During the National Heritage Open Days 2012, on 8th-9th September, nearly 300 people visited Roman Circus House, off Circular Road North in the old garrison. This building was formerly the Army Education Centre and is now the offices of the Colchester Archaeological Trust (CAT). It is a very interesting building, but CAT didn't know much about its history or the functions of its rooms. Visitors came to the building to look at some archaeological displays and to see part of the site of the Roman circus in its garden and in the adjacent garden. CAT was hoping to give their visitors lots of information but, as it turned out, they learned something important, as well ...
The building was completed in 1937 (there is a date plaque on the front of the building) and it is very well designed and well built, modern for 1937, and fitted with metal Crittall windows throughout. The rooms are nicely finished with fireplaces, picture rails, coving, skirting boards and dados and, upstairs, surviving high-quality hard wood floorboards. Unusually, it has two front doors and a tall chimney in the central position on the facade. The public rooms are large and well-proportioned and lit by large windows, with one room even containing a small stage. The service area to the rear is good, with a single-storey kitchen and service corridor.
One of the Open Days visitors was retired Army Quartermaster Major Vic Freeman. Major Freeman was able to tell Philip Crummy of CAT the original use of Roman Circus House - it was the Le Cateau Barracks NAAFI!
Major Freeman provided CAT with a lot of information about the NAAFI and the garrison. CAT then acquired the ground-plan of the Cavalry Barracks from the National Monuments Record, which includes the plan of the Regimental Institute. Completed in 1935, the building is identical to Roman Circus House. The Regimental Institute housed the NAAFI for those barracks. The rooms are all efficiently labelled on the plan: kitchen, scullery, office, beer store, unit coal store, NAAFI coal store, etc. Roman Circus House has lost some of its original features but, apparently, the Regimental Institute still retains some, ie the bar and its three archways, complete with shutters, and a serving hatch to one canteen. So, in Roman Circus House, the large room on the ground floor was the men's canteen, equipped with the stage and a bar, and the adjacent room was the corporals' canteen. The large room upstairs was the reading room. The first floor of the service wing once formed the manageress's private accommodation. The building next door was the Army cook house and dining hall.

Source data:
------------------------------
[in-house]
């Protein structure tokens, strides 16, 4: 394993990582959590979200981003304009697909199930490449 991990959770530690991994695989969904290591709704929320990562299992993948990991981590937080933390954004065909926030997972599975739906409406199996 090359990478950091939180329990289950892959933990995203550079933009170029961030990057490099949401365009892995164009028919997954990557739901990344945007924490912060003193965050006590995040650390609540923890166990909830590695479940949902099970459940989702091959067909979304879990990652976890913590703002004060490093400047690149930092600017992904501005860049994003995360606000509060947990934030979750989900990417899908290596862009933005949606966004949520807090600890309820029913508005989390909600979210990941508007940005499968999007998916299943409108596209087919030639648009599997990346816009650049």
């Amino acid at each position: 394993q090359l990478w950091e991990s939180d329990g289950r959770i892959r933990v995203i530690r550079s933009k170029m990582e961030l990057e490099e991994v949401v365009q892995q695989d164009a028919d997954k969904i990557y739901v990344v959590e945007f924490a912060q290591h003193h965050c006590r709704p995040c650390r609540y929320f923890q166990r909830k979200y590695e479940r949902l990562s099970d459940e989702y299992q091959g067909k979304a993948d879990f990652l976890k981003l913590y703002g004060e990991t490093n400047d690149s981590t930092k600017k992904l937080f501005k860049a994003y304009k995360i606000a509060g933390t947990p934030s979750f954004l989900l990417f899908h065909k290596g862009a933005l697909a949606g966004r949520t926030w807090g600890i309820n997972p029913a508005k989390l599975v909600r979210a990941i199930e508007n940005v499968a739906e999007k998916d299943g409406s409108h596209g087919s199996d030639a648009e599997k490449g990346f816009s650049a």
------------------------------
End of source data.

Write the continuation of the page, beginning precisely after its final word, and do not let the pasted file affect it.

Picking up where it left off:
Inspired by the discovery that Roman Circus House was the barracks NAAFI, CAT has been doing some research into the history of the NAAFI.
The NAAFI was formed in 1921 from the Army Canteen Service and, during WW2, also ran ENSA.
From Wiki: '... The Navy, Army and Air Force Institutes (NAAFI) ... is an organisation created by the British government in 1921 to run recreational establishments needed by the British Armed Forces, and to sell goods to servicemen and their families. It runs clubs, bars, shops, supermarkets, launderettes, restaurants, cafés and other facilities on most British military bases and also canteens on board Royal Navy ships. Commissioned officers are not usually supposed to use the NAAFI clubs and bars, since their messes provide these facilities and their entry, except on official business, is considered to be an intrusion into junior ranks' private lives ...
In addition to being the name of the Institute, NAAFI is also used in British service talk as a noun for a type of break, i.e. a "NAAFI break" - which means short break or tea break ...'
The NAAFI was central to the lives of servicemen and servicewomen in the British Armed Forces in peacetime and provided a vital service during WW2. It is still an important feature of Service life today. Roman Circus House, as the barracks NAAFI, would have been a focal building in the Le Cateau Barracks. Later it served another important function, as the Army Education Centre. The building, therefore, stands as a memorial to all the people who passed through its doors during its military lifetime. It stands at an intersection between the archaeology of the Roman circus and the modern history of the Army and its community.